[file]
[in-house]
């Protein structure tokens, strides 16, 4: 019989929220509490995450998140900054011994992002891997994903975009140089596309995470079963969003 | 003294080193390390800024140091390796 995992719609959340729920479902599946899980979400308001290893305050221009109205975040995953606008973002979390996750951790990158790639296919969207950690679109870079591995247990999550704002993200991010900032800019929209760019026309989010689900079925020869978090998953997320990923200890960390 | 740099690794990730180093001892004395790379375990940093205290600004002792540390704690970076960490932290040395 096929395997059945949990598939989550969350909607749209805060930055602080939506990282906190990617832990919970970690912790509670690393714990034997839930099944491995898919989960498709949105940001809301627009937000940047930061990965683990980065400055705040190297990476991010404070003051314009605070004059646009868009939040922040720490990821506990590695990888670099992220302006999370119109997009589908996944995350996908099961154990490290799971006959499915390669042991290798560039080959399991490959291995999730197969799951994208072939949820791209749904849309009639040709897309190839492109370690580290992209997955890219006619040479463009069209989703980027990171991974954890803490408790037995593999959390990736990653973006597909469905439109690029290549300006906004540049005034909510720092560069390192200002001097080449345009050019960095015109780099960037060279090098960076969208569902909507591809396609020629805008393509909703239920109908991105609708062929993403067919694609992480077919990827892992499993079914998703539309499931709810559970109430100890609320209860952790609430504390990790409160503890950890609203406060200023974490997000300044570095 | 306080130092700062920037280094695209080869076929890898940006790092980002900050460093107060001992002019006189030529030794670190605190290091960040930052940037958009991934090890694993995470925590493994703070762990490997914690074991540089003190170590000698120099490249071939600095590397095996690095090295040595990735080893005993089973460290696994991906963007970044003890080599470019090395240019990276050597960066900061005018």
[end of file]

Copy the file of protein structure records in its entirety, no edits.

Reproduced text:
[in-house]
């Protein structure tokens, strides 16, 4: 019989929220509490995450998140900054011994992002891997994903975009140089596309995470079963969003 | 003294080193390390800024140091390796 995992719609959340729920479902599946899980979400308001290893305050221009109205975040995953606008973002979390996750951790990158790639296919969207950690679109870079591995247990999550704002993200991010900032800019929209760019026309989010689900079925020869978090998953997320990923200890960390 | 740099690794990730180093001892004395790379375990940093205290600004002792540390704690970076960490932290040395 096929395997059945949990598939989550969350909607749209805060930055602080939506990282906190990617832990919970970690912790509670690393714990034997839930099944491995898919989960498709949105940001809301627009937000940047930061990965683990980065400055705040190297990476991010404070003051314009605070004059646009868009939040922040720490990821506990590695990888670099992220302006999370119109997009589908996944995350996908099961154990490290799971006959499915390669042991290798560039080959399991490959291995999730197969799951994208072939949820791209749904849309009639040709897309190839492109370690580290992209997955890219006619040479463009069209989703980027990171991974954890803490408790037995593999959390990736990653973006597909469905439109690029290549300006906004540049005034909510720092560069390192200002001097080449345009050019960095015109780099960037060279090098960076969208569902909507591809396609020629805008393509909703239920109908991105609708062929993403067919694609992480077919990827892992499993079914998703539309499931709810559970109430100890609320209860952790609430504390990790409160503890950890609203406060200023974490997000300044570095 | 306080130092700062920037280094695209080869076929890898940006790092980002900050460093107060001992002019006189030529030794670190605190290091960040930052940037958009991934090890694993995470925590493994703070762990490997914690074991540089003190170590000698120099490249071939600095590397095996690095090295040595990735080893005993089973460290696994991906963007970044003890080599470019090395240019990276050597960066900061005018």